Leadership and Job Satisfaction: Addressing Endogeneity with Panel Data from a Field Experiment
An, Seung-Ho, Kenneth J. Meier, Jacob Ladenburg, and Niels Westergård-Nielsen. 2019. "Leadership and Job Satisfaction: Addressing Endogeneity with Panel Data from a Field Experiment." Review of Public Personnel Administration 40 (4): 589-612
41 Pages Posted: 7 May 2019 Last revised: 5 Apr 2021
Date Written: 2020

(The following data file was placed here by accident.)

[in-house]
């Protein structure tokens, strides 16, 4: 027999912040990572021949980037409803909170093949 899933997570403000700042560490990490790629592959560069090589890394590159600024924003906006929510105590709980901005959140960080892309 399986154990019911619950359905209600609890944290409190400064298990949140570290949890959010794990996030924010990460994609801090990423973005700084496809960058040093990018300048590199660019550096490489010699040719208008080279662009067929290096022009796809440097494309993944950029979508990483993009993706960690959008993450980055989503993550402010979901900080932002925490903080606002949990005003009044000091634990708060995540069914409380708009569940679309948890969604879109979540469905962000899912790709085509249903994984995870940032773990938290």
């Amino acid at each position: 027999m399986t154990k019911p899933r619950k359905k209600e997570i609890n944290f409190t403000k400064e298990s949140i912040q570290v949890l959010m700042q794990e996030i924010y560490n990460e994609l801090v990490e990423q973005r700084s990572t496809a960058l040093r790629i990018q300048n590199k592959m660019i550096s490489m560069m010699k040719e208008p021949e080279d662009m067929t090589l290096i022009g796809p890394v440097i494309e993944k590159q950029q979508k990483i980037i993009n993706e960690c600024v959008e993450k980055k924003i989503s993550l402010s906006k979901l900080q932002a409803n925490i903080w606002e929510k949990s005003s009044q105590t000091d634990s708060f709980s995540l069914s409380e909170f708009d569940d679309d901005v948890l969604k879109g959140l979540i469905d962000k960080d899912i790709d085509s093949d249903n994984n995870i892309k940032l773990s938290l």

The interaction between leaders and employees plays a key role in determining organizational outcomes and performance. Although human resources management literature posits positive effects of leadership behaviors on employee job satisfaction, the causal path between the two is unclear due to potential endogeneity issues inherent in this relationship. To address the issue, we first provide theoretical explanations about why and how transformational and transactional leadership behaviors would enhance employee job satisfaction. Second, we test the relationship between leadership behaviors and employee job satisfaction using panel data from a year-long randomized field experiment that engaged leaders and employees from hundreds of public and private organizations in Denmark. Primary findings suggest that although leadership training does not have direct effects on changes in employee job satisfaction, leadership-training induced changes in leadership behaviors (transformational leadership and verbal rewards) are positively related to changes in job satisfaction.
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